Design is an exciting course at Monkton. This large department can be found next door to Art and Photography and has its very own ICT suite, fully equipped to cater to a range of design styles and preferences.
The department is proud of its ability to enable pupils to creatively problem-solve their own individual projects. We achieve this through a series of projects with individual outcomes that progress in complexity over the course of the curriculum and offer students the opportunity to work in a range of materials.
The three major topics include - Mechanisms (Automata), Electronics (Portable Speakers) and Metalwork (Steel Bug). The pupils start using hand tools and develop their basic skills in the lower years, which are important stepping stones as they progress to the computer run equipment, such as the CAD/CAM laser cutters, 3D printers and vinyl cutters. The department is open to all pupils who might want to work in other areas, offering woodturning, electronics, robotics and programming as part of our voluntary options throughout the year.
GCSE Years 10 and 11
This course provides opportunities for students to develop an eclectic mix of skills and knowledge centred on designing and making tangible products through an iterative design cycle.
What will I learn?
Pupils will learn how to communicate their ideas using sketching, 3D modelling, computer-aided design, 2D design, SolidWorks and Google Sketch-up. Pupils will explore overlapping areas from two or more genres of design; including product design, jewellery and body ornament, architectural design, interior design, environmental/landscape/garden design, 3D digital design, theatre, film and television design, sculpture and ceramics.
Pupils will also learn about manufacturing processes used in industry and have first-hand practical experience of a wide range of wood, metal and plastic forming methods. These include welding, turning and plastic forming.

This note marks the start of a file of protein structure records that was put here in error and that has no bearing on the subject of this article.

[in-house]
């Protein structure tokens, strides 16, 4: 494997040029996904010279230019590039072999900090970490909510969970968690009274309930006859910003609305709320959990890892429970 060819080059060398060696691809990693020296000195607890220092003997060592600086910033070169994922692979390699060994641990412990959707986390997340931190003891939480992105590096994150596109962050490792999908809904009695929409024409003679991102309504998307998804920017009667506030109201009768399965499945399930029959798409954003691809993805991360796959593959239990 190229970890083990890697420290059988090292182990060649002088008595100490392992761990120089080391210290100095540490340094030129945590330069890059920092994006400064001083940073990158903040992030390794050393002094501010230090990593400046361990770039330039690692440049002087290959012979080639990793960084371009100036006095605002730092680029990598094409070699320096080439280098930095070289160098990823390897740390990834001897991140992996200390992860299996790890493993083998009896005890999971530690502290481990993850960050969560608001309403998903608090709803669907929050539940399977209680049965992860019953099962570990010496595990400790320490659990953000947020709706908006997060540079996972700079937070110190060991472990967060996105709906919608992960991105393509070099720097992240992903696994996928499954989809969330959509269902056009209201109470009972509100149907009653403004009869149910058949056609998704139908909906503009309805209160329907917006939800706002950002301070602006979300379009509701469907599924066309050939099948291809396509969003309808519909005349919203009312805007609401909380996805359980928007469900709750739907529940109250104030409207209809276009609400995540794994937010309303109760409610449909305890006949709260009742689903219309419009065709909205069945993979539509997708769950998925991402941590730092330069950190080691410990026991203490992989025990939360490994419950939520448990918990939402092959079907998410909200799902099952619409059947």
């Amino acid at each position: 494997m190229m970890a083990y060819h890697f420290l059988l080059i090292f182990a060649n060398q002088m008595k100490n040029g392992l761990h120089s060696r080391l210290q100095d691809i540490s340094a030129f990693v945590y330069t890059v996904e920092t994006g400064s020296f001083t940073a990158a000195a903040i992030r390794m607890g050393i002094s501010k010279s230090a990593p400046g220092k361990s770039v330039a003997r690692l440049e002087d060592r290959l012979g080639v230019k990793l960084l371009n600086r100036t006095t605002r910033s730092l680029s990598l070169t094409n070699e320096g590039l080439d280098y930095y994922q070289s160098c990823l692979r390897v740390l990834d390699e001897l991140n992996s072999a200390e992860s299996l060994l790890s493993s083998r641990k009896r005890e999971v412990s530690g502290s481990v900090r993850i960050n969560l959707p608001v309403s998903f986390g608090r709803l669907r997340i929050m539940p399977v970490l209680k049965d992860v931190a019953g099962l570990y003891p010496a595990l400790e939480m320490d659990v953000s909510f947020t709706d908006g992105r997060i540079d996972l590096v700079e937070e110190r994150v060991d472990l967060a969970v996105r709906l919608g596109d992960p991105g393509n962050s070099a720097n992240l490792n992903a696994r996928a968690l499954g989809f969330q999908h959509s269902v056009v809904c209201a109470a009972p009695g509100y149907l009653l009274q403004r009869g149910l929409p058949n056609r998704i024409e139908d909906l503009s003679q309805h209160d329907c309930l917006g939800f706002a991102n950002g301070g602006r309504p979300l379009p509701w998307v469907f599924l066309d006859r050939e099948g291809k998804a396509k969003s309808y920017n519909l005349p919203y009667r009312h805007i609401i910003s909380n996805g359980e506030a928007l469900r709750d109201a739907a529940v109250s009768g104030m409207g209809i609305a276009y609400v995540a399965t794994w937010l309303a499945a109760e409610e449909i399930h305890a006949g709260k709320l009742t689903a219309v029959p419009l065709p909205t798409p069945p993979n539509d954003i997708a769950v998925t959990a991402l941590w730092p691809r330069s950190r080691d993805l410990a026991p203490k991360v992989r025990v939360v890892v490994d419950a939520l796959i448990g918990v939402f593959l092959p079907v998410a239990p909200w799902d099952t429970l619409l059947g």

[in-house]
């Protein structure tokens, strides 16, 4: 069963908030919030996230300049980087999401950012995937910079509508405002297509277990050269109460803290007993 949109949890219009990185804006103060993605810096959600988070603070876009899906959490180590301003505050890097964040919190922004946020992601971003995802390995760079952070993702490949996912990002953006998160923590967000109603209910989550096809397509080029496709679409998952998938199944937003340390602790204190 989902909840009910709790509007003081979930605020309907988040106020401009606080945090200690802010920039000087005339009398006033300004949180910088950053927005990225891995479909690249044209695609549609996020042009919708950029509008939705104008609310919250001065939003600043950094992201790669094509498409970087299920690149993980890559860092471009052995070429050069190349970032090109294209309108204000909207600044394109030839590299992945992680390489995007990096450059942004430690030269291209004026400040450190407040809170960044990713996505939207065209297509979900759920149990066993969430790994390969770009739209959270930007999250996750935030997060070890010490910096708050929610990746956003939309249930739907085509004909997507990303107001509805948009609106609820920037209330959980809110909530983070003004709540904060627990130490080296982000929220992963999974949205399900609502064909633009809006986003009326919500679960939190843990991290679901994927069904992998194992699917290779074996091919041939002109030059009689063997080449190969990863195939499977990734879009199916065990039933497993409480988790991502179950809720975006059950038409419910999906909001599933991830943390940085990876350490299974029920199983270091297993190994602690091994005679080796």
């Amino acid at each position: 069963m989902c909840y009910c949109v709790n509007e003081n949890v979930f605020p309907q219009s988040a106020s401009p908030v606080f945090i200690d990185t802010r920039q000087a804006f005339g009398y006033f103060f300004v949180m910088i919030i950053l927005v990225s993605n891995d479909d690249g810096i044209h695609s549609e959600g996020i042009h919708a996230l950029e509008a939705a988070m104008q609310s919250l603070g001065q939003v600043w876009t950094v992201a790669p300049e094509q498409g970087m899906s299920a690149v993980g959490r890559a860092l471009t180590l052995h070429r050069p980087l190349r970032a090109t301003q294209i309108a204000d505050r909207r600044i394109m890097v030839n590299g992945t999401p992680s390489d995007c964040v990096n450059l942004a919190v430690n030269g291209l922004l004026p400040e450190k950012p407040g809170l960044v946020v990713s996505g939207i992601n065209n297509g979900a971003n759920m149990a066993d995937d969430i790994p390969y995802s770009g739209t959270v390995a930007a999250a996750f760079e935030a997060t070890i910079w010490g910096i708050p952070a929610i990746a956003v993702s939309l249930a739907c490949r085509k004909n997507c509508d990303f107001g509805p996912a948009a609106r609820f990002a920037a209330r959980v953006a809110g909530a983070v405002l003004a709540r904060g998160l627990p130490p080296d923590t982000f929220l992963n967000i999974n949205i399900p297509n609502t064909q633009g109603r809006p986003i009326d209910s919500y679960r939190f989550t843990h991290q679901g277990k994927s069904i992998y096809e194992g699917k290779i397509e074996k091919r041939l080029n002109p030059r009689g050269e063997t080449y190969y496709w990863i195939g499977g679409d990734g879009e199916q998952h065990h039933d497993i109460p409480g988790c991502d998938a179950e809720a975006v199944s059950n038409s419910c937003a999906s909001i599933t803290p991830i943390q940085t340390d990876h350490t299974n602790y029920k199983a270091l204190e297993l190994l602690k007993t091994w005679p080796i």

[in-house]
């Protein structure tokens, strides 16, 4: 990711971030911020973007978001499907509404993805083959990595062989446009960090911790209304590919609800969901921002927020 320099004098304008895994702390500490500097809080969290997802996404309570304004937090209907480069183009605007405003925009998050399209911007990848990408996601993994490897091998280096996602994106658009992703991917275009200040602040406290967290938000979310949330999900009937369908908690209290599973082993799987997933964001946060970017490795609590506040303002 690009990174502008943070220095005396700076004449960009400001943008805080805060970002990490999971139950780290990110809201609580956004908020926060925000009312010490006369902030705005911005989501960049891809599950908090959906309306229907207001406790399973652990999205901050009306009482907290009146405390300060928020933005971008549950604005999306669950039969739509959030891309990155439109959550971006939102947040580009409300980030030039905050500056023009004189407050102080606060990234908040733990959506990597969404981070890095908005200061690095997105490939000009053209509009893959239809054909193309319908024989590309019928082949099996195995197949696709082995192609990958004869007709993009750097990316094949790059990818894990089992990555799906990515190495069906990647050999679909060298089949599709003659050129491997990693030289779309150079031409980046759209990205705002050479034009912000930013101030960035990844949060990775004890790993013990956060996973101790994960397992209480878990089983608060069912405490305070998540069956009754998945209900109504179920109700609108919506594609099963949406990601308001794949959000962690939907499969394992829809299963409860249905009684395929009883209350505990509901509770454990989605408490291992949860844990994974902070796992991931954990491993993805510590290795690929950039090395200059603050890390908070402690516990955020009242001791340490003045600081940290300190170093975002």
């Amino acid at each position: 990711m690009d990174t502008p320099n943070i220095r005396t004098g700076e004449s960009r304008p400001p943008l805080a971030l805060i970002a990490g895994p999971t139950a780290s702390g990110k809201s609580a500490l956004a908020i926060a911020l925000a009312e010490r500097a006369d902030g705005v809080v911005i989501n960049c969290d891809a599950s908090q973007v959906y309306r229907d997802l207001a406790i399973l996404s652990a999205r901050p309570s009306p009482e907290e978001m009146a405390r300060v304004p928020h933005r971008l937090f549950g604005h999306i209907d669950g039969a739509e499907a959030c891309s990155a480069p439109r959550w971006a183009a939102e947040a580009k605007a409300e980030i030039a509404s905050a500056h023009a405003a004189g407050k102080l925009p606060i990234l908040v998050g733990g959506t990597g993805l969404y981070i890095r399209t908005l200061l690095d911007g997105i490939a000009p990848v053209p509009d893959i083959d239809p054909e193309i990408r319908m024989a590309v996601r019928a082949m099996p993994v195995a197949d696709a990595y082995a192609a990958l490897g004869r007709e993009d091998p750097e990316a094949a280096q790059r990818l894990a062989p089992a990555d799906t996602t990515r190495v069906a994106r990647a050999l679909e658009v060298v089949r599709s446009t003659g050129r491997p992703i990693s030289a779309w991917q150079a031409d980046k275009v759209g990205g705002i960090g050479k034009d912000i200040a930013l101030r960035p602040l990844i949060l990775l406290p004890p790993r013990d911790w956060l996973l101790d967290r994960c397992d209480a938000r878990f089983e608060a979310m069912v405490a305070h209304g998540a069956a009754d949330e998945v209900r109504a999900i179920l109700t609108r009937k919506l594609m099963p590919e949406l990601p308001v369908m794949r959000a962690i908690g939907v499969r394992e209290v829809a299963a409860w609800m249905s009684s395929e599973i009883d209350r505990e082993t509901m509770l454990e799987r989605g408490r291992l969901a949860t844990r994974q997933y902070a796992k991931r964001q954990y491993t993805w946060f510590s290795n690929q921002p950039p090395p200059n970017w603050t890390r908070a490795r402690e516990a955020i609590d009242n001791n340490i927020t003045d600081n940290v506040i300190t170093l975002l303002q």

The AQA course also enables students to:
- Explore ways in which aesthetic, technical, economic, environmental, ethical and social dimensions interact to shape designing and making
- Develop decision-making skills through individual and collaborative working
- Explore how sources relate to historical, contemporary, cultural, social, environmental and creative contexts
- how ideas, feelings, forms, and purposes can generate responses that address specific needs, be these personal or determined by external factors such as the requirements of an individual client's expectations, needs of an intended audience or details of a specific commission
How is the course structured and assessed?
- 60% Coursework (Portfolio)
Pupils undertake a broad range of study in order to display their technical, practical and contextual understanding. The projects become more personal as the course progresses, with the pupils leading their research areas with staff support and guidance.
- 40% Externally Set Assignment
Pupils choose a starting point from the list provided by AQA. They are encouraged to develop their own ideas from contextual sources, refine their ideas through practical development, record and assess their work in written and visual form and produce final outcomes relevant to their intentions.
What is the nature and timing of the coursework?
Having completed a series of challenging assignments for skills acquisition and contextual understanding, pupils will begin the personal project for their portfolio in the Summer Term of Year 10. This will give sufficient time to explore design ideas thoroughly, complete the portfolio and finish the project to a high quality by the end of the Michaelmas Term in Year 11. The Externally Set Assignment becomes their project from January - May in Year 11.